In mid-May ISTC Cosmetology graduate Elizabeth Nunez contacted instructor Anne Gantt with exciting news – she had just passed the second or ”practical” part of the Alabama Board of Cosmetology and Barbering cosmetologist licensure exam.
Gantt said cosmetology students learn a wide range of skills, from the chemistry involved in hair care to the techniques for managing a salon. “The board requires a minimum of 1,500 school clock hours to be eligible to sit for the exam,” said Gantt. “Our program is longer, we want to be sure everyone has the skills needed to succeed.” Like other colleges, ISTC works to ensure that success is by offering an entire class dedicated to preparing for the state board exams.
ISTC president Annette Funderburk commended the board for allowing Gantt to postpone submitting the required record of completion after her graduates had been released from incarceration. “Often our graduates have more than 120 days left to serve after completing their program. Students like Elizabeth would not be able to complete their certification and enter the workforce in a timely manner without the consideration of the Cosmetology board.”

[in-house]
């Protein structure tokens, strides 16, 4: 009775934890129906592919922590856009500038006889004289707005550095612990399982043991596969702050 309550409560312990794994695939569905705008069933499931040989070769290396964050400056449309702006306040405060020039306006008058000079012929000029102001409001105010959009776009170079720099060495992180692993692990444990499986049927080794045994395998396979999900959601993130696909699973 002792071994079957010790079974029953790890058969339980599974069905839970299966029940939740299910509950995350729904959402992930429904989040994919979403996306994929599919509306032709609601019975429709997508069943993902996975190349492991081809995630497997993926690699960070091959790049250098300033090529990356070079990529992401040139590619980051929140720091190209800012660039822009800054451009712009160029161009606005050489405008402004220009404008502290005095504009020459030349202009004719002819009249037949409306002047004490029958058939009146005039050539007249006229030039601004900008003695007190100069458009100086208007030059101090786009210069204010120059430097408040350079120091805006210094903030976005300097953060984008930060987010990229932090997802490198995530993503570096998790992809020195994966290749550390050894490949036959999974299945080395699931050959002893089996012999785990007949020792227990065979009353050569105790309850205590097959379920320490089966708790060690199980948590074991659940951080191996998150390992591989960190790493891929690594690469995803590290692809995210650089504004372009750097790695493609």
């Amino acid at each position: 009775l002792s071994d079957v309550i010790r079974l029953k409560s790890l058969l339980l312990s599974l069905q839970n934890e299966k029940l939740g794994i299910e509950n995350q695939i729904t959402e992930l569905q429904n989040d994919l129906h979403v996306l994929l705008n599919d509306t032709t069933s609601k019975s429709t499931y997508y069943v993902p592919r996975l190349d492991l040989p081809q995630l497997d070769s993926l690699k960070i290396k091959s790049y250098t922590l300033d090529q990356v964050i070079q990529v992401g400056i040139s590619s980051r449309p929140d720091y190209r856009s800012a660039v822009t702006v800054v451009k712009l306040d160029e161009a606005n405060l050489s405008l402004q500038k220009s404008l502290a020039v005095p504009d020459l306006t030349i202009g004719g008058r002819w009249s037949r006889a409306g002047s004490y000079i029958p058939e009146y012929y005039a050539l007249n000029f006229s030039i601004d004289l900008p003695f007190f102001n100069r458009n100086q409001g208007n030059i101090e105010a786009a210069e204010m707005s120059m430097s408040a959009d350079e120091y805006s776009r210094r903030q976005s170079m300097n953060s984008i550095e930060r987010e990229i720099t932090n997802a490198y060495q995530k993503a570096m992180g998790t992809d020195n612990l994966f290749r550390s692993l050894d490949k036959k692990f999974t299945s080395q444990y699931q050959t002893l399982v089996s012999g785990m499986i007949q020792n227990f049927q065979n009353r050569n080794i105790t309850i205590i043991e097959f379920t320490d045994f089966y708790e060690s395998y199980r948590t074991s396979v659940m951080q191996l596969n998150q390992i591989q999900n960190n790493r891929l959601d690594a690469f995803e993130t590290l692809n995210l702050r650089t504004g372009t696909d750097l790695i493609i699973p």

Nunez passed the written portion of the exam in November, 2018. A single mother of two, she balanced work and parenting while keeping her skills sharp for the second part of the test. Asked about plans for the future, Nunez said she is enjoying her job at a sports-themed shop designed to appeal to men. “I’ve discovered I like cutting men’s hair – who knows, maybe someday I’ll become a barber.”
The J. F. Ingram State Technical College Foundation underwrote the cost of Nunez’ certification testing through a grant from the Central Alabama Community Foundation. Dr. Brannon Lentz, foundation liaison, said the grant funds provide tools and other assistance to ISTC graduates preparing to enter the workforce.